As DU and delmoi have pointed out, the halting problem can have its importance overstated. There are many programs which you can conclusively prove terminate or don't. Its really not my field of computer science, but I suggest anyone interested check out Byron cook's page at Microsoft Research. When you start reducing the definition of what you call an algorithm, the problem becomes much more solvable in general.
posted by iso_bars at 6:41 AM on November 26, 2008 [1 favorite]


thorough documentation and code commenting

What are those?
posted by oaf at 6:50 AM on November 26, 2008


darn, seems as though all the amusing bids are gone or am I just looking in the wrong place? anyone have it cache link?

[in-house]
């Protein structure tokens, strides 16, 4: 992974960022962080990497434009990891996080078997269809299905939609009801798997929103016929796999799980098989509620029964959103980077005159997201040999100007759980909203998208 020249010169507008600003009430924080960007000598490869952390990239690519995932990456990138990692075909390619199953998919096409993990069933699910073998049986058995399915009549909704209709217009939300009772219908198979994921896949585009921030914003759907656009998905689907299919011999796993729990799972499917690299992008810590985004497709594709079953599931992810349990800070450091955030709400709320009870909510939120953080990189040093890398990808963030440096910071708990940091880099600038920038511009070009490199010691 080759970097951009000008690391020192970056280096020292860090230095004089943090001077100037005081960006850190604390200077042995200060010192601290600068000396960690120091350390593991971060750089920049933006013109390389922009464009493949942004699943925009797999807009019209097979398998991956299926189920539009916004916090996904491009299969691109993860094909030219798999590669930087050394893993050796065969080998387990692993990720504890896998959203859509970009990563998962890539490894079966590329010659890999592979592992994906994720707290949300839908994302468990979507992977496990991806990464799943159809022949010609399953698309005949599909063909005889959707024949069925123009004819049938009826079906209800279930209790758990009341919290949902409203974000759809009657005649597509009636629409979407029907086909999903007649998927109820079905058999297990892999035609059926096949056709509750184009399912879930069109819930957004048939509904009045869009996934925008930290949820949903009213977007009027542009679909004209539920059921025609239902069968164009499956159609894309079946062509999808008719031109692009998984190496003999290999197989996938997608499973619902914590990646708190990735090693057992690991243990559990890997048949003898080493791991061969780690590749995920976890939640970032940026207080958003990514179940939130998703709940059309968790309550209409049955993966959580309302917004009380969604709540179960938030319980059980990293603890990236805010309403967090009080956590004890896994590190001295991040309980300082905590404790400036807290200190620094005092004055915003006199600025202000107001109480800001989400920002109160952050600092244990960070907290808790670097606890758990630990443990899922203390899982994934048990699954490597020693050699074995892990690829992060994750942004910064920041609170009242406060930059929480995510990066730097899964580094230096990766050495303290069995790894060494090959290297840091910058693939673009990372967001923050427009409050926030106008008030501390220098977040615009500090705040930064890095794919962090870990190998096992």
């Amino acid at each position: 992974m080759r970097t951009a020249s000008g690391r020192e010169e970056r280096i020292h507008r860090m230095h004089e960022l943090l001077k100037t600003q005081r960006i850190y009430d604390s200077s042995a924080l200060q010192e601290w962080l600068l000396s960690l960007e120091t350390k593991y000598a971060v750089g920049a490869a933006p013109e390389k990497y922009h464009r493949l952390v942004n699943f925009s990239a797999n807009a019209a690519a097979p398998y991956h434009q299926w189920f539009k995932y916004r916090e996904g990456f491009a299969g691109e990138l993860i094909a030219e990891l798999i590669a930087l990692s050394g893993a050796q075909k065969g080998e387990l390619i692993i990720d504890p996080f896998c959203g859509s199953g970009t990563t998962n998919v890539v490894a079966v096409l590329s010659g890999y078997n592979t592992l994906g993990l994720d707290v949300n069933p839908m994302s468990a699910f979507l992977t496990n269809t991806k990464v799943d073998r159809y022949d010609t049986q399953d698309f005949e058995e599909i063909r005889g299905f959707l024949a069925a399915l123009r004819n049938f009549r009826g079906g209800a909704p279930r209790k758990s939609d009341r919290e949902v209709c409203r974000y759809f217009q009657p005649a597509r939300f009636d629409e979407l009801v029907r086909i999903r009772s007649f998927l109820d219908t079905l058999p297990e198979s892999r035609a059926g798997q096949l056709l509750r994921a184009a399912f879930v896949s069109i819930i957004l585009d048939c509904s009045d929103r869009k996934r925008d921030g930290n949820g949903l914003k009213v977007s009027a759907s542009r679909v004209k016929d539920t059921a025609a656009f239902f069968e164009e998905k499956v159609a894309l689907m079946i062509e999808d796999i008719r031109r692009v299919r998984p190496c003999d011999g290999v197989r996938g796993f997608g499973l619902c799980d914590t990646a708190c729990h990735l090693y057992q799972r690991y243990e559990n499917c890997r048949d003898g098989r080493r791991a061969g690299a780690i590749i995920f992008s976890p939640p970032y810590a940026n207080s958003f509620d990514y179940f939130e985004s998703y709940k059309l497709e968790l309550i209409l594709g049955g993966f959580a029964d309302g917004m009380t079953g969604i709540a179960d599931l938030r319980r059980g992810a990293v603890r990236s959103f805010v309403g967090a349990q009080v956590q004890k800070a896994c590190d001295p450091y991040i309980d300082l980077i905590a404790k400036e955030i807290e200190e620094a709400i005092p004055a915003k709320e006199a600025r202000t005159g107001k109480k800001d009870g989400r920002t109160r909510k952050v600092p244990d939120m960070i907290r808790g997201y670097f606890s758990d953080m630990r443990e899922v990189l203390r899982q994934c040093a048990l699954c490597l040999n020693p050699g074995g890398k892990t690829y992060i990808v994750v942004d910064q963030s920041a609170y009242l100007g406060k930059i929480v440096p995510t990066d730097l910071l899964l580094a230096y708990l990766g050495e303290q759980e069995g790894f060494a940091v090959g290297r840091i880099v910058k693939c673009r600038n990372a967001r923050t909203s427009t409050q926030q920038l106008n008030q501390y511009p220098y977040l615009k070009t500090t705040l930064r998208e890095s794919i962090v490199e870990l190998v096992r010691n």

posted by fatbaq at 6:56 AM on November 26, 2008


DU: The halting problem is undecidable even with finite (or no) input to the program. Constraining the space available trivializes the problem somewhat, but not in a way that is particularly useful.

The fundamental conceit of the Halting Problem is that in order to know whether a program¹ returns you have to run it in some sense, and if it doesn't halt how the fuck are you really going to know? Limiting the number of possible programs doesn't help if you still have to effectively run all of them first before knowing conclusively whether they halt or not — you don't get static analysis for free.